Eat Salmon for Its Testosterone-boosting Effects

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Salmon used to be as American as apple pie.

The fish, which swarmed the East and West coasts of America, played an important part in both local economy and culture. In Alaska for example, Salmon is known as “Alaskan turkey”, an allusion to the prized bird served during holidays and special occasions.

Salmon was such an intimate part of the American household, that early European pioneers and entrepreneurs quickly got tired of a salmon-rich diet. “One salmon dish a week” had soon become the norm.

Had these settlers realized how much nutrition they were losing by going easy on salmon, they would have changed their minds about the fish.

Rich Selenium Levels means Better Testosterone Production

Selenium is a trace mineral that is involved in 300 metabolic processes in the body including muscle growth and maintenance, and testosterone production.

Selenium plays a role in thyroid function, specifically in the conversion of the T4 hormone to the active T3 hormone. The T3 hormone is vital for testosterone production. This is why men with healthy amounts of selenium in their diet have healthy semen and balanced testosterone and estrogen levels.

A regular dosage of selenium becomes more important as you age, and its effect is best paired with regular exercise.

High Dietary Cholesterol Content Leads to Lean Muscle Gains

Salmon is rich in dietary cholesterol that is associated with lean muscle gains. Dietary cholesterol also has a hand in testosterone production. This means that apart from the aforementioned muscle benefits, regular salmon consumption leads to improved sexual characteristics – better sexual drive, better mood, and optimum reproductive health.

Like selenium, dietary cholesterol’s effects is maximized with exercise, perfect for those who are looking to power-up their post-workout meal.

Protein for Max Muscle Gains, Better Mobility and Flexibility, and Insulin Effectiveness

Salmon is a protein bomb.

The fish contains 31.7 grams of protein per 124-gram serving, enough to stimulate muscle protein synthesis post-workout.

Even better, the protein in salmon is rich in bioactive peptides. Bioactive peptides are small protein molecules that optimize joint cartilage health and insulin effectiveness. Healthy joint cartilage means better mobility and flexibility, a level-up if you’re an exercise buff.

Insulin effectiveness, meanwhile, means that your body is able to handle carbohydrate metabolism at peak levels. With this, you get the most out of your body’s energy metabolism – more “burn” and less fat storage.

High Amounts of B-vitamins Means More Muscle Power and Endurance

Salmon has significant amounts of Vitamin B12, important for maintaining healthy cardiovascular and musculoskeletal systems, and metabolic processes. A healthy dose of vitamin B12 also ensures fatty acid oxidation and energy metabolism in the liver and the heart.

Another B-vitamin found in salmon is Niacin. Niacin is also essential for energy metabolism at the cellular level, helping release energy from carbohydrates, fats, and protein. It’s such an important part of cellular function that scientists even refer to it as “the fountain of youth”.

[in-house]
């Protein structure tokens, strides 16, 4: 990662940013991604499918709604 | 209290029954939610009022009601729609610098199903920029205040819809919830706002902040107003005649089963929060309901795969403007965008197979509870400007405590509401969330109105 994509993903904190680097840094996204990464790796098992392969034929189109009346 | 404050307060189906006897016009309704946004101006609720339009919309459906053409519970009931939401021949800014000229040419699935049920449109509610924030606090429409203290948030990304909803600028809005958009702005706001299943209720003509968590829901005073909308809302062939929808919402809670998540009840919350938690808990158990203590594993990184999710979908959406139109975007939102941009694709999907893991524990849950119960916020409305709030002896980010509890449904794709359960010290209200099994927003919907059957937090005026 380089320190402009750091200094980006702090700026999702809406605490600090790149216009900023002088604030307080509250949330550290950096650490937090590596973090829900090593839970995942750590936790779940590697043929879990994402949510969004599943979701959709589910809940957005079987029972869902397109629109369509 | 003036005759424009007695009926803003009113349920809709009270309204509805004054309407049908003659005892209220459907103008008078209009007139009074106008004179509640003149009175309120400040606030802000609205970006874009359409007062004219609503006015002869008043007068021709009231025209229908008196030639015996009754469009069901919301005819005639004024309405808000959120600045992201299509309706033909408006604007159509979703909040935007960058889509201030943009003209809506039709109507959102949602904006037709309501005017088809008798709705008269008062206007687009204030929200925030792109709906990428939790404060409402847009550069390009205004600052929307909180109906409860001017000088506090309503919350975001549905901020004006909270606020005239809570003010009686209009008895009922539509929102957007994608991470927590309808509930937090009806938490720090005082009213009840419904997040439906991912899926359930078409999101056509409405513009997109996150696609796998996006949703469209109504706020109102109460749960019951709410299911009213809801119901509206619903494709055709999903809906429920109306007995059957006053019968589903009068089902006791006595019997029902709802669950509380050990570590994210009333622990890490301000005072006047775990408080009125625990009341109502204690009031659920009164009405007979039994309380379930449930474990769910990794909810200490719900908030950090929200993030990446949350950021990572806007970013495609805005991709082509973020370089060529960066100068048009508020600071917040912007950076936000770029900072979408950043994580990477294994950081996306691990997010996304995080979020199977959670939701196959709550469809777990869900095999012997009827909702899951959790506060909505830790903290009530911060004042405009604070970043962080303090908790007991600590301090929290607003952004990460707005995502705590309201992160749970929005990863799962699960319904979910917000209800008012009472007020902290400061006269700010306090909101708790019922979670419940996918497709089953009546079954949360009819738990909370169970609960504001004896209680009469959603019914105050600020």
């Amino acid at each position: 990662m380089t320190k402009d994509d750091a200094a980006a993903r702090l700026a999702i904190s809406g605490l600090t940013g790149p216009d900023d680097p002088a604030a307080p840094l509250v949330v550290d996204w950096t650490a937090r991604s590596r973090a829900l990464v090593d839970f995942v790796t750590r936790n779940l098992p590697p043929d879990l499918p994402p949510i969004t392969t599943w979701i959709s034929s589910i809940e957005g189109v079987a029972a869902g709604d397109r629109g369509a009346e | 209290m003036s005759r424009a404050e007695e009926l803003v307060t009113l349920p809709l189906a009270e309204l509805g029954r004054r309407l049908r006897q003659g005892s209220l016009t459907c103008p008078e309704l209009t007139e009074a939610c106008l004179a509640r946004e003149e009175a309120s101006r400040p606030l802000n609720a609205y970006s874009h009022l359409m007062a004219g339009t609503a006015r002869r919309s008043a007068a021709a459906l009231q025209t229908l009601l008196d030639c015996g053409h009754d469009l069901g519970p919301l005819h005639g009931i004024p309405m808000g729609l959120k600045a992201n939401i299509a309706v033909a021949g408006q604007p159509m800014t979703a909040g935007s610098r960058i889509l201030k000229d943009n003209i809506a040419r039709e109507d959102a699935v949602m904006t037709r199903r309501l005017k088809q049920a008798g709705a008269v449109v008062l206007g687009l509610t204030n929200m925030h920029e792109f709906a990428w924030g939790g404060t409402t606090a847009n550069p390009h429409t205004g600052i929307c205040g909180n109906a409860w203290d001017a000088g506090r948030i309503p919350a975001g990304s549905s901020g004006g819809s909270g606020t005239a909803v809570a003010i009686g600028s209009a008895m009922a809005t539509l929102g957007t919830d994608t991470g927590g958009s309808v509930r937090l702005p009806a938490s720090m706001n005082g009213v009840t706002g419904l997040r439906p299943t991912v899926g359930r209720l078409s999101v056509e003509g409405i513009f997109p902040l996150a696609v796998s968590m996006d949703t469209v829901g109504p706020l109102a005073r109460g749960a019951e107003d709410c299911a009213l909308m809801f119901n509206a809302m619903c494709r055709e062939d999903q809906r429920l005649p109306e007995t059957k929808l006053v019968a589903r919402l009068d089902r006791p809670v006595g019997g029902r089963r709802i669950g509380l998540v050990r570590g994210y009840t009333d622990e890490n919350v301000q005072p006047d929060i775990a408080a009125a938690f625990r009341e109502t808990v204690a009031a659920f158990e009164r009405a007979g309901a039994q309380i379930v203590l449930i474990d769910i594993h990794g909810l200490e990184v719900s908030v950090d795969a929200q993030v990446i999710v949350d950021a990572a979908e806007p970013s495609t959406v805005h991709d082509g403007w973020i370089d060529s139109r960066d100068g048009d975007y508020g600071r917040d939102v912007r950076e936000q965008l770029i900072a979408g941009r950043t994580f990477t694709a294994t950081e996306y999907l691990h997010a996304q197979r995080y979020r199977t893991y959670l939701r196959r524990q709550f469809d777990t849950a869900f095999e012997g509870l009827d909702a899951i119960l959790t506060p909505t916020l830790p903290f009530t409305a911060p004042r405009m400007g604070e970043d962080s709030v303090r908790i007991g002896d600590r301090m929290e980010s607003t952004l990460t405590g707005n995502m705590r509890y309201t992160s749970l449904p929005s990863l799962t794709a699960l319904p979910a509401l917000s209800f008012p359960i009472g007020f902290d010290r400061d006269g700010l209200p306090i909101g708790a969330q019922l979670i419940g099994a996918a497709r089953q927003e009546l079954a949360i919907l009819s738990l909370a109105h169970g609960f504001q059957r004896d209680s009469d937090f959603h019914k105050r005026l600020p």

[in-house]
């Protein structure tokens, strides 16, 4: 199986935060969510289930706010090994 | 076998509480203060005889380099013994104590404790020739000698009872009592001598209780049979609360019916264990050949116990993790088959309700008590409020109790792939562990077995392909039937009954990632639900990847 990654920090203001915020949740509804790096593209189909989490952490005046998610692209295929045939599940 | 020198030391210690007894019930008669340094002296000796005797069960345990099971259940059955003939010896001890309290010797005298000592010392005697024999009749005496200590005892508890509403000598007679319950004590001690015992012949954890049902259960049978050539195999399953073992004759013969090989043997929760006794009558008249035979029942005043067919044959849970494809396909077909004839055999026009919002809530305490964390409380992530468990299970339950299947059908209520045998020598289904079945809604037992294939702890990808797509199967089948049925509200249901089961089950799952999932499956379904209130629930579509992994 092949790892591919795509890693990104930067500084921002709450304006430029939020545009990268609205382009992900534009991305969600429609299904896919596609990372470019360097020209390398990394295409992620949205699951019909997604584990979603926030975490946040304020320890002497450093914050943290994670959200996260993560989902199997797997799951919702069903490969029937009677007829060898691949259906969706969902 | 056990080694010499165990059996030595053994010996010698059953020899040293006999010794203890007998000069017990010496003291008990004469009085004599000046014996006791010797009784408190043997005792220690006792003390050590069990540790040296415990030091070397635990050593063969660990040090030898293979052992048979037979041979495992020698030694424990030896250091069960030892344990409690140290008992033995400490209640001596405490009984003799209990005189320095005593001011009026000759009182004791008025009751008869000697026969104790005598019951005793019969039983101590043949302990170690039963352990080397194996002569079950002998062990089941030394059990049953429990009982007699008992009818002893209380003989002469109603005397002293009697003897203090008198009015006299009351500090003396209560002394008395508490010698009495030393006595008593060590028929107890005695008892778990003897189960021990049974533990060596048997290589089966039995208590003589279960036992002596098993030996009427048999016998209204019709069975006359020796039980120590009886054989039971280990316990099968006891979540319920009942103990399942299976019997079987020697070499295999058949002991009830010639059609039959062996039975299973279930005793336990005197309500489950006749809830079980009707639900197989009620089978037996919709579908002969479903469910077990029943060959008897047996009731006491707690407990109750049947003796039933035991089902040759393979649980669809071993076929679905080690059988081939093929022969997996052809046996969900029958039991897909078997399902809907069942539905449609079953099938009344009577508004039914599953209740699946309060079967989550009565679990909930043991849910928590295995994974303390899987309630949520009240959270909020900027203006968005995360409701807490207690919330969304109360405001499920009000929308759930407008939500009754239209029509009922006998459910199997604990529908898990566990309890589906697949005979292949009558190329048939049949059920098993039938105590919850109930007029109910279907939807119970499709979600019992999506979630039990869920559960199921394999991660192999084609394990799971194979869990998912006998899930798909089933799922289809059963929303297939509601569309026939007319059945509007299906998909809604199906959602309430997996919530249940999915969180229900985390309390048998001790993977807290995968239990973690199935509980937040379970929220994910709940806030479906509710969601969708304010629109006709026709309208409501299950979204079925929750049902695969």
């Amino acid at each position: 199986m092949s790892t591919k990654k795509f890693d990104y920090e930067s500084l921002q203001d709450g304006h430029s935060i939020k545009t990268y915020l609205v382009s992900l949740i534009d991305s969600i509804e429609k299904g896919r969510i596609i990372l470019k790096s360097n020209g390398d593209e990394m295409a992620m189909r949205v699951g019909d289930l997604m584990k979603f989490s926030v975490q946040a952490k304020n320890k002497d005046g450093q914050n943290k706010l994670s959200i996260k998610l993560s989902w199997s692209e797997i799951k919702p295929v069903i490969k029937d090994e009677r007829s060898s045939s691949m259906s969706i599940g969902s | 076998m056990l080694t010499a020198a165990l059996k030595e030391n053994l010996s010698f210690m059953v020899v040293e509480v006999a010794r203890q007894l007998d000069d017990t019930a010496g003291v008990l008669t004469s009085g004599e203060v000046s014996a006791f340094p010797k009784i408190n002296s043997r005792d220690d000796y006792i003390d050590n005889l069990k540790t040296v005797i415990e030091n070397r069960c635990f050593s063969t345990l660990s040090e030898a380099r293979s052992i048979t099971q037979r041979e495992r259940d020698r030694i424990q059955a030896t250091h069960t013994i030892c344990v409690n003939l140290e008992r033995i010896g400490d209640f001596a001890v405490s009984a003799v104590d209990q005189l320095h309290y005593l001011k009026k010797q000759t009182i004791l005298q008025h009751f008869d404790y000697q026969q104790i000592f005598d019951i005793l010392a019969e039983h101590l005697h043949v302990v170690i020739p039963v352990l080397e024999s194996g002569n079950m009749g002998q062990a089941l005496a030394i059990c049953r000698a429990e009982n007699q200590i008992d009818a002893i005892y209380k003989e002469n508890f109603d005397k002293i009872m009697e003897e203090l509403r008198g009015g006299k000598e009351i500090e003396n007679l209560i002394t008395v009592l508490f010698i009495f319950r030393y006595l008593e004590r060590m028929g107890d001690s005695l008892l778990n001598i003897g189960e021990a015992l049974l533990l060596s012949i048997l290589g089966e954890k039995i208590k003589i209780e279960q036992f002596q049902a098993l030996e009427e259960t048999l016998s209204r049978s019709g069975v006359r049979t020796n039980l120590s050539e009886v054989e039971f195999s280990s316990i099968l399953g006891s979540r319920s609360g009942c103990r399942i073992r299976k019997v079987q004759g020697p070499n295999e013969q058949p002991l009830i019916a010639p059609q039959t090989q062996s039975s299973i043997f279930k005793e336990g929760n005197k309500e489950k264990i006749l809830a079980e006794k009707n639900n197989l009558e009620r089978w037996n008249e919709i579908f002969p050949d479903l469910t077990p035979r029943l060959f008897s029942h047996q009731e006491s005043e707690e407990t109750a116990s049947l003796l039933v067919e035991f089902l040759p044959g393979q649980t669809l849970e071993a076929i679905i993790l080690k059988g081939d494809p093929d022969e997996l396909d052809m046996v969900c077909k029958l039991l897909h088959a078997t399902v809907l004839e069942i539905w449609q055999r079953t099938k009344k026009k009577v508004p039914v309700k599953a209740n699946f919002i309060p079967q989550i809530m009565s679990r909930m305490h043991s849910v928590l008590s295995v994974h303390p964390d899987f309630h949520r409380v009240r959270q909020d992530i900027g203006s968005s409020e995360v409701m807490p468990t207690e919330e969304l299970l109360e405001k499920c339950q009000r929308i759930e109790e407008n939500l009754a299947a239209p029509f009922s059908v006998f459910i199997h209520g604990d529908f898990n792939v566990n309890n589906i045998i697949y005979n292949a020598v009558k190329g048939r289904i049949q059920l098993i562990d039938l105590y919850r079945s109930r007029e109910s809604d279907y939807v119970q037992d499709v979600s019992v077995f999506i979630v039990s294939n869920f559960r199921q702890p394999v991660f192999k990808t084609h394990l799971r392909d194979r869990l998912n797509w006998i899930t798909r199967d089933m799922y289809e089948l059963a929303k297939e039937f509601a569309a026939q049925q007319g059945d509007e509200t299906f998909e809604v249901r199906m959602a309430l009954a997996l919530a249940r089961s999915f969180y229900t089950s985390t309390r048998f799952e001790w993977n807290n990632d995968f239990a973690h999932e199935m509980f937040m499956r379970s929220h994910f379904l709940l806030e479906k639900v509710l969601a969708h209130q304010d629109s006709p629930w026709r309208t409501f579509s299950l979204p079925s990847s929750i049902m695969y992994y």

People with low levels of niacin tend to feel muscle weakness, oftentimes leading into a spiral lethargy and eventual inactivity.

Eat your Salmon Fresh

Visit your local fish monger for fresh salmon. Wild salmon is better than the farmed variety, both in terms of overall nutrition and safety from contaminants. This comes with a little drawback though. Wild salmon, because they tend to burn their fat off when out in the cold ocean, has lesser omega-3 content compared to farmed salmon.

Then again, farmed salmon is still a healthy option. Despite the risks of contamination, fishery practices in the United States have improved over the years, lowering safety concerns when it comes to the fish. With this there should be not doubt that the immense health benefits of eating salmon outweigh the risks.

Get Creative

Try using salmon in this ceviche recipe. The recipe features blue marlin as the primary ingredient, but salmon should work just as well as blue marlin and other ocean fish out there.

Let’s Talk!

Are you enjoying salmon as a great post-workout meal? Tell me what you think about this nutritious fish in the comments section below.



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Comments 2

  1. Good article up until the claim that farmed salmon is higher in omega-3 fatty acids than wild salmon. This is misleading since the ratio of n-3:n-6 is what’s important when it comes to cardiovascular health with the levels of n-6 (pro-inflammatory) in farmed salmon being off the charts, thereby negating the “apparent’ extra benefit of higher levels of n-3. I wouldn’t touch farmed salmon and I certainly wouldn’t be recommending its consumption to anyone!! If you want the health benefits that salmon has to offer then go all out and buy the wild stuff. If you can’t find/afford it then choose a different fish like mackerel!

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